Cannabidiol’s popularity isn’t limited to the West. Interest in CBD is growing around the world, including in Japan. Japanese law prohibits recreational cannabis, but certain types of CBD are allowed.
Many jurisdictions that legalize CBD focus on hemp-derived rather than cannabis-derived plant matter. This is because hemp naturally contains significantly less tetrahydrocannabinol (THC) than regular cannabis plants.
However, Japan’s law works differently. The country’s Cannabis Control Act forbids the use of cannabis flowers and leaves but makes and exceptions for the plant’s stems and seeds. Even in cannabis plants rich in THC, most of the psychoactive compound is concentrated in the flowers. The stems contain almost no THC. CBD is legal in Japan if it has zero THC and is created from cannabis stems or seeds.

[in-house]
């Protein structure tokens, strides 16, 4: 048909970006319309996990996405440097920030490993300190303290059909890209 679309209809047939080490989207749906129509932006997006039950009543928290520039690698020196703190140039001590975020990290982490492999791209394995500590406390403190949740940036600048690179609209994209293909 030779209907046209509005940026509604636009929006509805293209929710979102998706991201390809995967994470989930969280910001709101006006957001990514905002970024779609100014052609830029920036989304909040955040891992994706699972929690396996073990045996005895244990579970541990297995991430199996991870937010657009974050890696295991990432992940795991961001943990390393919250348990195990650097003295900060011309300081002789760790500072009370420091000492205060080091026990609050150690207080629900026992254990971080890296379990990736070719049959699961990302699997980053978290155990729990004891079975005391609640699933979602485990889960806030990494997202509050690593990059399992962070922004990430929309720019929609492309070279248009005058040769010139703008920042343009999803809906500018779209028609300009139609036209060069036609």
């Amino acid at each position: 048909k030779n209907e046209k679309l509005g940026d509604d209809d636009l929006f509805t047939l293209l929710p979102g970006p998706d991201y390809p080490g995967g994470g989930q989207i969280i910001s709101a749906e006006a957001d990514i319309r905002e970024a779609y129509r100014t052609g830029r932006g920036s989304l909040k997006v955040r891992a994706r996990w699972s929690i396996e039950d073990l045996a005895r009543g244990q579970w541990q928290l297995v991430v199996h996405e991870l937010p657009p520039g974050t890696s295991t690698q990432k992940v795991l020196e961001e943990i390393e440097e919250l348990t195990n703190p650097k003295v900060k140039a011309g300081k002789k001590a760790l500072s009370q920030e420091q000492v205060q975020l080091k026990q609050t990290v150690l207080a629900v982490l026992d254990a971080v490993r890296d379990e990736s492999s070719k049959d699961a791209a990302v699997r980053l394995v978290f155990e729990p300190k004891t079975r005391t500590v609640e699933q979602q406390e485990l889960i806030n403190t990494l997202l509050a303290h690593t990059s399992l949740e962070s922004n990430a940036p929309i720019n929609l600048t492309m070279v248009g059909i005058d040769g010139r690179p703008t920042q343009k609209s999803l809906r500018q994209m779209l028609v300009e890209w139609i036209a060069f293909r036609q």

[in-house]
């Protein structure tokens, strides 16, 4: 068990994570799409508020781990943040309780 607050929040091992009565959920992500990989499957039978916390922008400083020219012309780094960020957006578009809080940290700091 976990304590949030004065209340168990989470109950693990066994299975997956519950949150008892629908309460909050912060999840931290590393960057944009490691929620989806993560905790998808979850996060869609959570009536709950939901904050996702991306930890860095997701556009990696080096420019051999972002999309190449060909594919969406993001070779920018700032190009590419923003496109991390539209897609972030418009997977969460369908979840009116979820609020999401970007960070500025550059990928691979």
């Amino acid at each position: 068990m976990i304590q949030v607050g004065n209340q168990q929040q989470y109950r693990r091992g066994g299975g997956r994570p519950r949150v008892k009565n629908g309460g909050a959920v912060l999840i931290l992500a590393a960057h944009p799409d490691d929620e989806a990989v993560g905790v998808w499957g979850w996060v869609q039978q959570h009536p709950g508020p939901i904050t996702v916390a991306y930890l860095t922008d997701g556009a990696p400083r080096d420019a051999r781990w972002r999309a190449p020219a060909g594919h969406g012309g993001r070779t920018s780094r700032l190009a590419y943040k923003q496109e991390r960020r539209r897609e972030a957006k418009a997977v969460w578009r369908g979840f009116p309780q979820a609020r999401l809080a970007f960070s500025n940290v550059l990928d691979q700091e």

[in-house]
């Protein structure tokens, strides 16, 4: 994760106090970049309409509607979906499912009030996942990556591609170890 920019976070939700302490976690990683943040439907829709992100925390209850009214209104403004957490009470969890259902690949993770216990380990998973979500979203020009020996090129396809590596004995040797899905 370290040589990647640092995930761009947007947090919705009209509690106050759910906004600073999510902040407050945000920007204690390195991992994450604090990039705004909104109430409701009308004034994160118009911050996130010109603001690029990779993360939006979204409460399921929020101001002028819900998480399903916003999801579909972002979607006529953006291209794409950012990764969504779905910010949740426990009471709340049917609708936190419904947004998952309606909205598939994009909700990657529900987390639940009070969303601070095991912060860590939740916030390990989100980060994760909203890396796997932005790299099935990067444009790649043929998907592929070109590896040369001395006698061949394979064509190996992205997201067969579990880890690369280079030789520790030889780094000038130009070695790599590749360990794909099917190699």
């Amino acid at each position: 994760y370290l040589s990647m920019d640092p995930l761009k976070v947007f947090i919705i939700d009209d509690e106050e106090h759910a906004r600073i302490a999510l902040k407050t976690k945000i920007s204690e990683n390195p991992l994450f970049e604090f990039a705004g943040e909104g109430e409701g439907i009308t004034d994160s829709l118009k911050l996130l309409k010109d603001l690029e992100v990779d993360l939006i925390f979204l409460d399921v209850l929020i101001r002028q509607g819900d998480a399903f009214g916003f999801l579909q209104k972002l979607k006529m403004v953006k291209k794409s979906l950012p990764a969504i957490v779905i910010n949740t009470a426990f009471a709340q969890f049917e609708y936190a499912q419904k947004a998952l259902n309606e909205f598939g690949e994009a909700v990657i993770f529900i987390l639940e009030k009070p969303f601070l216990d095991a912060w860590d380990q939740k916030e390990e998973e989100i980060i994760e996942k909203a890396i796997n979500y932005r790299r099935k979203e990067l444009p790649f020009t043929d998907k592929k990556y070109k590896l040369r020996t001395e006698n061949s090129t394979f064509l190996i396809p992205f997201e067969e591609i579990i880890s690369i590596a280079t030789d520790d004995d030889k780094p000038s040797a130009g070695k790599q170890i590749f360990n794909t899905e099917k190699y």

Yet, Japan may be relaxing its rules regarding cannabis overall. The government recently paved the way for cannabis-based medication. The nation’s hemp growers expressed hope that the new regulations would lead to greater freedom in the industry.
“The release of medical cannabis is good news for patients, and opens the road to research development and raw material production,” said Harumi Kikuchi of the Hokkaido Industrial Hemp Association (HIHA).
“But we are also looking forward to the discussion of the revision of the cannabis control law that allows expansion of the cultivation of industrial cannabis.”
Earlier this year, the HIHA issued a four-page letter describing Japan’s Cannabis Control Act as “outdated” and asking for updated law. Specifically, the organization wants permission to sell hemp flowers and leaves.
“It is unreasonable to prohibit the use of flowers or leaves not containing THC, and this element of the law should be abolished,” the association wrote.
If Japan does revise its law to allow CBD from hemp plants rather than just the stems, it would open the market to foreign brands.
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